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  • If anyone in college football didn't know about Troy coach Neal Brown before Saturday, he has their attention now after the Trojans shocked LSU. Brown, who came out of the school of college football's most pass-happy offense, describes how he tweaked his team to get out of Death Valley with a program-defining win.
By Bruce Feldman
October 04, 2017

Week 5 was a huge one for Air Raid disciples. On Friday night, Mike Leach’s Washington State squad knocked off No. 5 USC at home to improve to 5–0 for the first time in Leach’s tenure. Then on Saturday night, Neal Brown’s Troy Trojans went to Baton Rouge as three-touchdown underdogs and upset No. 25 LSU, 24–21. If you flipped on the Troy-LSU game when you got word a big upset was going down in Death Valley, you saw an Air Raid–minded Sun Belt team running through what once had been one of the nastiest defenses in college football, gashing the Tigers for much of the night on the ground.

Wait, Troy’s an Air Raid team? After all, the Trojans only threw for 157 yards in taking down the Tigers and ran it 42 times compared to only 28 pass attempts. They grinded out the clock; there were no trick plays. Yes, Brown, a 37-year-old rising star in the coaching world, still sees himself as an Air Raid guy, but he had to tweak things to best handle LSU.

“In this game, we did nothing gimmick-wise,” Brown told SI Tuesday. “We just lined up and played big-boy SEC football.”

It wasn’t the first time Troy had gone toe-to-toe with a college football heavyweight. Last year, the Trojans gave eventual national champion Clemson all it could handle before losing 30–24, out-rushing the Tigers on the afternoon. In the past 16 years, previous Troy regimes had also given headaches to Ohio State, LSU, Tennessee, Florida State, Georgia Tech and Georgia. “We studied why those near-misses happened,” Brown says. Two key areas showed up: turnover margin and return yardage. “We were plus-two in turnover margin against LSU and we allowed zero punt return yardage. Our punter, a redshirt freshman [Tyler Sumpter], was the unsung hero."

Brown figured the Trojans’ best hope was to keep the game in the teens or low 20s, and he knew if they could drag LSU into the fourth quarter, they’d have a good shot at winning. The biggest challenge for the head coach may have been staying disciplined enough to not play with any tempo, something that usually is a staple of his offense. “I had to train myself all week,” he says, forcing himself to not start his play-calling process until there were 25 seconds left on the play clock.

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Troy unveiled some schemes against LSU it hadn’t shown before. For much of the first half, Brown wanted to try and pound the Tigers, lining up in 10 personnel (one running back, no tight ends) and running the ball north and south with a heavy diet of inside zone plays. In the third quarter, Brown changed it up by running a counter play designed to look the same as the inside zone, and 235-pound bruising running back Jordan Chunn rumbled 74 yards to set up a 17–0 Troy lead. Then in the fourth quarter, Brown dressed things up with more option looks by motioning into three-back sets he knew would be tougher for the young Tigers defense to fit.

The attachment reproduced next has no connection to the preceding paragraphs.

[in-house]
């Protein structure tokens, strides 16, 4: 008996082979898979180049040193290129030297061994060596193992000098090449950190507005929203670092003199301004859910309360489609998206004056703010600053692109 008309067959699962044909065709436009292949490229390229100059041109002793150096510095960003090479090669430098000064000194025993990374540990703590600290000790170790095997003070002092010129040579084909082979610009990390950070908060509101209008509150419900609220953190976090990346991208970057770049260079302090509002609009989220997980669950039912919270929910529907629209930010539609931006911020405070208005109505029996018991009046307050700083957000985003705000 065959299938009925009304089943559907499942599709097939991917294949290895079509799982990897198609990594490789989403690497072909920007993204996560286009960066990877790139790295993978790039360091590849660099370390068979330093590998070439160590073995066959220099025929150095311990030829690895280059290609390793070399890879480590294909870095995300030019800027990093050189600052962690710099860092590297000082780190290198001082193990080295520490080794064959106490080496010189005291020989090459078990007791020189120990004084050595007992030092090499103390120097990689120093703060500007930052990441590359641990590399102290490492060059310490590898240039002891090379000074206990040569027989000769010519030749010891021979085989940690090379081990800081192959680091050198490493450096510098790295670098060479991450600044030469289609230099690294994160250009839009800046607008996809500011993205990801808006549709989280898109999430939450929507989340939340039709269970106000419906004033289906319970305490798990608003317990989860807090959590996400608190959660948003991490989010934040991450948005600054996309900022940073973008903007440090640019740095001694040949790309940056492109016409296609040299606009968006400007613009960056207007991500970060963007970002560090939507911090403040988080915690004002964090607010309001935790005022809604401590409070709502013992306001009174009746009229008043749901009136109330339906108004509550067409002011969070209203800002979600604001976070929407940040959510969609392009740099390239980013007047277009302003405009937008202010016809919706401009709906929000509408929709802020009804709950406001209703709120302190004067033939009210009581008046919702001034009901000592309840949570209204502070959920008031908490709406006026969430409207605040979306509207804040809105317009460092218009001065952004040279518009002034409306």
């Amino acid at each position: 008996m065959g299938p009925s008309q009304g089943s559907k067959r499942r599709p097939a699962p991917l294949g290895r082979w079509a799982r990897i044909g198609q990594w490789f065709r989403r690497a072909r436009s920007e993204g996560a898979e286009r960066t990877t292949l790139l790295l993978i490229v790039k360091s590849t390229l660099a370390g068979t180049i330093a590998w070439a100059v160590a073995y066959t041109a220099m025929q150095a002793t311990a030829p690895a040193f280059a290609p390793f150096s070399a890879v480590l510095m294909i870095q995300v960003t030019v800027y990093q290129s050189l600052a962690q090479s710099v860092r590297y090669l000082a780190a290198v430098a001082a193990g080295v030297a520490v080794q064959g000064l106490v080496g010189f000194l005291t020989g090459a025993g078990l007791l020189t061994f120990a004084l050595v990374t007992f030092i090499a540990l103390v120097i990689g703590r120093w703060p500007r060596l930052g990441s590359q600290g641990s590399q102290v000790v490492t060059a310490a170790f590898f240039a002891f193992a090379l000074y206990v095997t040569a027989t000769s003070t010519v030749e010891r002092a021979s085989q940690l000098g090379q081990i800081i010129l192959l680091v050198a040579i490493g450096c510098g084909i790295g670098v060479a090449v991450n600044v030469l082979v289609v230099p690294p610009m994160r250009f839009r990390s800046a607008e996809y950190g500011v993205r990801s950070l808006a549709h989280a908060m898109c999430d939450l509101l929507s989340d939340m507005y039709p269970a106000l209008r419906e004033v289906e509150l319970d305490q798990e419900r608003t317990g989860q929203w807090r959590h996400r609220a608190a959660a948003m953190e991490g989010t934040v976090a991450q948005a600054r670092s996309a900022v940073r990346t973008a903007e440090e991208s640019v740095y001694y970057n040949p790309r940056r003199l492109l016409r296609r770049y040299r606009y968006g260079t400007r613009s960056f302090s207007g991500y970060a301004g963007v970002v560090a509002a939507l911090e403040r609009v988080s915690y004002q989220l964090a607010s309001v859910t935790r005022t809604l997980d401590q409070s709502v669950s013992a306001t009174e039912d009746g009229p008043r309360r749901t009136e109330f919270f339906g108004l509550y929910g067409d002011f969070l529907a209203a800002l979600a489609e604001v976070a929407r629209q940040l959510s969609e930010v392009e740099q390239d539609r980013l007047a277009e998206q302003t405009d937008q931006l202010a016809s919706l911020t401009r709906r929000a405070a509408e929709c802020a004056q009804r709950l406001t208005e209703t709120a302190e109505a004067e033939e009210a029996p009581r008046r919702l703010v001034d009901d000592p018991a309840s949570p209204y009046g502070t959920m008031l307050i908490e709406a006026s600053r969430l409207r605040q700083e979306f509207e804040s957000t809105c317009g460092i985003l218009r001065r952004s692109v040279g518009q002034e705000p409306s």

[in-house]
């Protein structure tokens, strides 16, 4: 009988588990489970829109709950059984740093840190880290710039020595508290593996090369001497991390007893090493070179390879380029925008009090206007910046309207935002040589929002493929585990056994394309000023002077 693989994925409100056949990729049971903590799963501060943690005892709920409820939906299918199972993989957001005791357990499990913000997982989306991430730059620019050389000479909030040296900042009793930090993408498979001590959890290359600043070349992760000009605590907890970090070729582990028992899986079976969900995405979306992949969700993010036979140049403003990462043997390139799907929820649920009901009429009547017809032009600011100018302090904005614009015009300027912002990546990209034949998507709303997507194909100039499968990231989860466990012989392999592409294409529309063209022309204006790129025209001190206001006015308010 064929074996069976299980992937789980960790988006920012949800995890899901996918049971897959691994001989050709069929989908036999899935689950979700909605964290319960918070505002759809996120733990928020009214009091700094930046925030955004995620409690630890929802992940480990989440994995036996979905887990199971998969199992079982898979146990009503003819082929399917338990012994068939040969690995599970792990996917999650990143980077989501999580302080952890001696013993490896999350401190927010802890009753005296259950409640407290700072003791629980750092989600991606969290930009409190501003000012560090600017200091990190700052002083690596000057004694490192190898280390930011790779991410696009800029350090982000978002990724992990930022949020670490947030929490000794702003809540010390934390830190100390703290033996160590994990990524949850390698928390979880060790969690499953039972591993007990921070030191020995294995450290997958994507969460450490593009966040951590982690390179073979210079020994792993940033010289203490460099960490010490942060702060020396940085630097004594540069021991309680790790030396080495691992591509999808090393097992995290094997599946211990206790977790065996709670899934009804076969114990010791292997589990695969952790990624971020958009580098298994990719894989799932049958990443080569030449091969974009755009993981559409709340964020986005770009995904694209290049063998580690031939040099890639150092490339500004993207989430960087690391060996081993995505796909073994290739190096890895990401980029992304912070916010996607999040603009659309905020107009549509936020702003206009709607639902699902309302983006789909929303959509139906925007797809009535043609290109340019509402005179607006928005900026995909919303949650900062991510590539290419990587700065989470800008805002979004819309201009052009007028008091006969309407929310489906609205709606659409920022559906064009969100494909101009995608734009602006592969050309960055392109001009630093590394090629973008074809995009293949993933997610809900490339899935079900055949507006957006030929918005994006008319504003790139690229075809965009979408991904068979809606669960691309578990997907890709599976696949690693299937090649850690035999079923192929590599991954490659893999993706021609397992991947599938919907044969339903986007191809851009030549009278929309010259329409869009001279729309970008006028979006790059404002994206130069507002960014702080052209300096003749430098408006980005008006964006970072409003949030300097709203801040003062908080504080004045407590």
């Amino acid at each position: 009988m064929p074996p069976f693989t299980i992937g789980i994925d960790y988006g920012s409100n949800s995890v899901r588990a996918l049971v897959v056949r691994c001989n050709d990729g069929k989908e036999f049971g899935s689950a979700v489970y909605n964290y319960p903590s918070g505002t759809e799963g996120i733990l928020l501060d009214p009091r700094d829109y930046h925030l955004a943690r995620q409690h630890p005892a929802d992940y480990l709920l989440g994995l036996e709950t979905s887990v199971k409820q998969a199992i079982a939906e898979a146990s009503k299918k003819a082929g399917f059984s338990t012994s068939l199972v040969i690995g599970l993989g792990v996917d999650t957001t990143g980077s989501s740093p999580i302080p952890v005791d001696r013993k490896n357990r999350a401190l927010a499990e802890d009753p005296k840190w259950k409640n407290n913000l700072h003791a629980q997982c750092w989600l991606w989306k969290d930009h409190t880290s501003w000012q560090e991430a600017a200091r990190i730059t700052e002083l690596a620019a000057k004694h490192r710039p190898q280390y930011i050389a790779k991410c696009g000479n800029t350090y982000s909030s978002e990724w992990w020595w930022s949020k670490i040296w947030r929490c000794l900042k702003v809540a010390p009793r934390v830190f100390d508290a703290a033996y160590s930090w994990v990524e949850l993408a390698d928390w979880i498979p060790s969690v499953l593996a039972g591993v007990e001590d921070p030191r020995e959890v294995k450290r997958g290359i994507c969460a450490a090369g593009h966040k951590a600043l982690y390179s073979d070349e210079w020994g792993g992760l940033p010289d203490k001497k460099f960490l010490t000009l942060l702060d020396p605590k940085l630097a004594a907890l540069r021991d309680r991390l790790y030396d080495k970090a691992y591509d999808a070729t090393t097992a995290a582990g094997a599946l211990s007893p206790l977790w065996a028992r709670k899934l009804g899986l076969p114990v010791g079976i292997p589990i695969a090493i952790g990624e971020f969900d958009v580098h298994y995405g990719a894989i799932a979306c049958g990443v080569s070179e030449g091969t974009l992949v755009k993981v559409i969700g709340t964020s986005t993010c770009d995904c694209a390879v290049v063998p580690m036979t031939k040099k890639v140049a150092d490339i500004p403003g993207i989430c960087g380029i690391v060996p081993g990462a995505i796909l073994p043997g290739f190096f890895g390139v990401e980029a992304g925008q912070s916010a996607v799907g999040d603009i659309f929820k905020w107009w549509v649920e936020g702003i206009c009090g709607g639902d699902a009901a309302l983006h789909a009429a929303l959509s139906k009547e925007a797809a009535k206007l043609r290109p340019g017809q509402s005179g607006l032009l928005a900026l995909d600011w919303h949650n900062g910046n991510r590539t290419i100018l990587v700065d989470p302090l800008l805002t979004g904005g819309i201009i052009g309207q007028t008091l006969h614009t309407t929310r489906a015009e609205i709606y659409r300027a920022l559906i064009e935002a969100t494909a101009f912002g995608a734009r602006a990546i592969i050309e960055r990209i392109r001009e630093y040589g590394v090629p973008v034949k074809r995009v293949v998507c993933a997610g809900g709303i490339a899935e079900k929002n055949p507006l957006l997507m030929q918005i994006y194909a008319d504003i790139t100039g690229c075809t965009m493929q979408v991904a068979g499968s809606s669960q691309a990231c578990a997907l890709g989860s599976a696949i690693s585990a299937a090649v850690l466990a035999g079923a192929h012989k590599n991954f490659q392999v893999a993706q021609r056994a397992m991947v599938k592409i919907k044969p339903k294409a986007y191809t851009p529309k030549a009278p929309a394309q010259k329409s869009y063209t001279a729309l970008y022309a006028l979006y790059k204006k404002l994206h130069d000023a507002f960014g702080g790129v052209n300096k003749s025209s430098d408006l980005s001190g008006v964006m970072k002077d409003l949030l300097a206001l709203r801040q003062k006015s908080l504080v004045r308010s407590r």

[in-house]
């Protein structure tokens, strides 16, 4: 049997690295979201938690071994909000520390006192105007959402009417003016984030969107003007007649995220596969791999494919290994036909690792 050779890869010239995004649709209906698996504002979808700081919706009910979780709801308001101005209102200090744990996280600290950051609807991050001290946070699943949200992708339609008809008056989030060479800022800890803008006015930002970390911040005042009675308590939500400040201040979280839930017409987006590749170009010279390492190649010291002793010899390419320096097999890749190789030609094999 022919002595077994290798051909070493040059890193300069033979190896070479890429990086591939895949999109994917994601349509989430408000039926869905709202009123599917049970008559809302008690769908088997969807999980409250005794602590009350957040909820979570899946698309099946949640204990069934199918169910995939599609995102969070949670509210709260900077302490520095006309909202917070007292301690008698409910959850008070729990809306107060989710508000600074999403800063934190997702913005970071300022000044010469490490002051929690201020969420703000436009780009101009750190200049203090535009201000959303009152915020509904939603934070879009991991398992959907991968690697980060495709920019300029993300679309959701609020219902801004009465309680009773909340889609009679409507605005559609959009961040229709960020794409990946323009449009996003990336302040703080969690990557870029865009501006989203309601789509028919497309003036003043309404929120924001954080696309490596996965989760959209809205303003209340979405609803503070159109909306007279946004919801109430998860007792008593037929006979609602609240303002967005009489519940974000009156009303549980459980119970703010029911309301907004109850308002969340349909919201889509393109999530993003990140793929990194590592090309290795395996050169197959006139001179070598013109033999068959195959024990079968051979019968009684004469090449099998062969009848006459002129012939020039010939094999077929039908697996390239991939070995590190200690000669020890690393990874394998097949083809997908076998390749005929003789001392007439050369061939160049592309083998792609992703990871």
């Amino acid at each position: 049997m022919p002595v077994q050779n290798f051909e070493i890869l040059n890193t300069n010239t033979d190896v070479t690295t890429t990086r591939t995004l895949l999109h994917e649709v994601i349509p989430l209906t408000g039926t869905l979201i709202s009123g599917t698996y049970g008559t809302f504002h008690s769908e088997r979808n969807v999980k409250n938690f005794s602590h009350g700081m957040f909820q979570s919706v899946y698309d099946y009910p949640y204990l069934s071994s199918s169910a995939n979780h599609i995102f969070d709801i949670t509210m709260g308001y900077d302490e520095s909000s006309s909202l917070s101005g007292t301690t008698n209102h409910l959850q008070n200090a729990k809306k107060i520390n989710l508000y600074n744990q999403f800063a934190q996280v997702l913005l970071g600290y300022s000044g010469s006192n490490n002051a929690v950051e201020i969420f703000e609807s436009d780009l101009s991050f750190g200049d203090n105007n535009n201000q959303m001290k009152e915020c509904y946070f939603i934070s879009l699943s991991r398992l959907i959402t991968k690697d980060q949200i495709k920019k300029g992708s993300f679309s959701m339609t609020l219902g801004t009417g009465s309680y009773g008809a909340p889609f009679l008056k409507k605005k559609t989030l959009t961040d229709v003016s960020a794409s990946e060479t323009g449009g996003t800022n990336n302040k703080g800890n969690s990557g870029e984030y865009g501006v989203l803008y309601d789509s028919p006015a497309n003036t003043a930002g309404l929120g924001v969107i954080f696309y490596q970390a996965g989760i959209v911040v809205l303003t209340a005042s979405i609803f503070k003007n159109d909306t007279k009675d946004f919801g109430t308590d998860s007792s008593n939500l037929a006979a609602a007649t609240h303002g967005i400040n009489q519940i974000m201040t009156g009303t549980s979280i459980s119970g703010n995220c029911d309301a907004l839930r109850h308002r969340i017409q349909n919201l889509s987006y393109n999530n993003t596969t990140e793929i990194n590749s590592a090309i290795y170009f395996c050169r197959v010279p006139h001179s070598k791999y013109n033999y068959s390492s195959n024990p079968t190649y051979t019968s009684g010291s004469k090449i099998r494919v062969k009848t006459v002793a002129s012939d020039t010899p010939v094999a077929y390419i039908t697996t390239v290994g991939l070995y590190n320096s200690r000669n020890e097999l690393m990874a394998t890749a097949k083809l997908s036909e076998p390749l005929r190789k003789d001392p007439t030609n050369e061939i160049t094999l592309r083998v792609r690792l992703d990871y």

“All of our pass plays are Air Raid,” says Brown, who played receiver at Kentucky under Hal Mumme, the godfather of the offense that has spread throughout college football. “We’ve added some option elements to it.”

Those elements took root from Troy’s struggles with Willie Fritz’s option attack against Georgia Southern two years ago (Fritz is now the head coach at Tulane). Brown felt the best way to defend the option was to embrace it, installing it on offense in order to give his own defense full-speed looks in practice, and he liked what he saw. Troy offensive coordinator Kenny Edenfield also has an option background, and like most good coaches, Brown isn’t too proud to do a little borrowing. The first touchdown Troy scored against Clemson last year, a 65-yard run on fourth-and-one, came on a speed sweep play Brown took from LSU offensive coordinator Matt Canada when Canada was running the NC State offense.

In 2016, when Brown led Troy to a 10-win season in his second year at the helm, the Trojans were almost a 50-50 run-pass offense, throwing it 492 times and running the ball 485.

Brown’s playcalling and game preparation are a big reason why he was a hot name in coaching circles going into this season, but his stock is soaring now. The Trojans are 14–4 since a 4–8 finish in 2015, Brown’s debut season, and a road loss at Boise State in Week 1 was the only thing keeping them from an unbeaten September.

But Brown isn’t getting caught up in what his next coaching move may be. In the wake of the big LSU win, and all of the media attention that he and the Troy program have gotten, he’s tried to let his team enjoy what they’ve accomplished. Back in May, when he laid out his plan for the season, he’d scripted that the team take off the Sunday and Monday following the LSU game because they had a mid-week game against their arch-rival South Alabama (Wednesday, Oct. 11) up next.

“I’m a big believer in celebrate when you win,” Brown says. “This deal is so hard. They need to enjoy the good times, and this is one of those good times because I want them to understand the significance of what they accomplished.”

He has also reminded them of last year, when Troy reached the Top 25 for the first time after a big win over Appalachian State, then turned around and got whipped at home by Arkansas State, 35–3.

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